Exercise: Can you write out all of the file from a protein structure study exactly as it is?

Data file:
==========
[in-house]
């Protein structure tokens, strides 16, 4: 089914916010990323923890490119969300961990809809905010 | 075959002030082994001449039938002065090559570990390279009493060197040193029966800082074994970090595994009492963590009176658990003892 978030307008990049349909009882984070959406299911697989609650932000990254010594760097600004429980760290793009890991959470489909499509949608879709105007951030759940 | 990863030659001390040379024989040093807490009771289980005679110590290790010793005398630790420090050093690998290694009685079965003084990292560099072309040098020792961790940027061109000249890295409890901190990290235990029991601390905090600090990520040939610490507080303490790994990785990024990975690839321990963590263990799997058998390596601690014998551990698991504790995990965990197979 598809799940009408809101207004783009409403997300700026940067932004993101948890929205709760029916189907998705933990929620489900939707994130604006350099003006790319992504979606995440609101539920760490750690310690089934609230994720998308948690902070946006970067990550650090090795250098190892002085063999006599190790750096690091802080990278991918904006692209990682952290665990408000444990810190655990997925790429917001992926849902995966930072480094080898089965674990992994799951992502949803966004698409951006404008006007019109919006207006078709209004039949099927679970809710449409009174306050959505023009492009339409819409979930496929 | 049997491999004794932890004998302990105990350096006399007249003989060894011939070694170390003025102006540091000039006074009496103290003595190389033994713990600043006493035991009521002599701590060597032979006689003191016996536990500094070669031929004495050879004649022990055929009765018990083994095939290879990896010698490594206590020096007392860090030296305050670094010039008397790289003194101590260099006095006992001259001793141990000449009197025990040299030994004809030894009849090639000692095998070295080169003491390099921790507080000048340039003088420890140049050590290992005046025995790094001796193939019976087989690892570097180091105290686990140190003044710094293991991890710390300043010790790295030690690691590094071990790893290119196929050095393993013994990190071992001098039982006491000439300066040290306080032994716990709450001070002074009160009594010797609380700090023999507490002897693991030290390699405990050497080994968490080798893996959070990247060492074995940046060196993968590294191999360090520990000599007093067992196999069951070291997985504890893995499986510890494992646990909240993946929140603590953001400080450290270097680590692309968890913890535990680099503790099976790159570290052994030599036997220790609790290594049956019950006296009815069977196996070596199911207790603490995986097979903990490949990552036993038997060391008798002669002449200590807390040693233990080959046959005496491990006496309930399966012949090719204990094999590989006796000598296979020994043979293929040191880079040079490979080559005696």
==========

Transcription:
[in-house]
């Protein structure tokens, strides 16, 4: 089914916010990323923890490119969300961990809809905010 | 075959002030082994001449039938002065090559570990390279009493060197040193029966800082074994970090595994009492963590009176658990003892 978030307008990049349909009882984070959406299911697989609650932000990254010594760097600004429980760290793009890991959470489909499509949608879709105007951030759940 | 990863030659001390040379024989040093807490009771289980005679110590290790010793005398630790420090050093690998290694009685079965003084990292560099072309040098020792961790940027061109000249890295409890901190990290235990029991601390905090600090990520040939610490507080303490790994990785990024990975690839321990963590263990799997058998390596601690014998551990698991504790995990965990197979 598809799940009408809101207004783009409403997300700026940067932004993101948890929205709760029916189907998705933990929620489900939707994130604006350099003006790319992504979606995440609101539920760490750690310690089934609230994720998308948690902070946006970067990550650090090795250098190892002085063999006599190790750096690091802080990278991918904006692209990682952290665990408000444990810190655990997925790429917001992926849902995966930072480094080898089965674990992994799951992502949803966004698409951006404008006007019109919006207006078709209004039949099927679970809710449409009174306050959505023009492009339409819409979930496929 | 049997491999004794932890004998302990105990350096006399007249003989060894011939070694170390003025102006540091000039006074009496103290003595190389033994713990600043006493035991009521002599701590060597032979006689003191016996536990500094070669031929004495050879004649022990055929009765018990083994095939290879990896010698490594206590020096007392860090030296305050670094010039008397790289003194101590260099006095006992001259001793141990000449009197025990040299030994004809030894009849090639000692095998070295080169003491390099921790507080000048340039003088420890140049050590290992005046025995790094001796193939019976087989690892570097180091105290686990140190003044710094293991991890710390300043010790790295030690690691590094071990790893290119196929050095393993013994990190071992001098039982006491000439300066040290306080032994716990709450001070002074009160009594010797609380700090023999507490002897693991030290390699405990050497080994968490080798893996959070990247060492074995940046060196993968590294191999360090520990000599007093067992196999069951070291997985504890893995499986510890494992646990909240993946929140603590953001400080450290270097680590692309968890913890535990680099503790099976790159570290052994030599036997220790609790290594049956019950006296009815069977196996070596199911207790603490995986097979903990490949990552036993038997060391008798002669002449200590807390040693233990080959046959005496491990006496309930399966012949090719204990094999590989006796000598296979020994043979293929040191880079040079490979080559005696």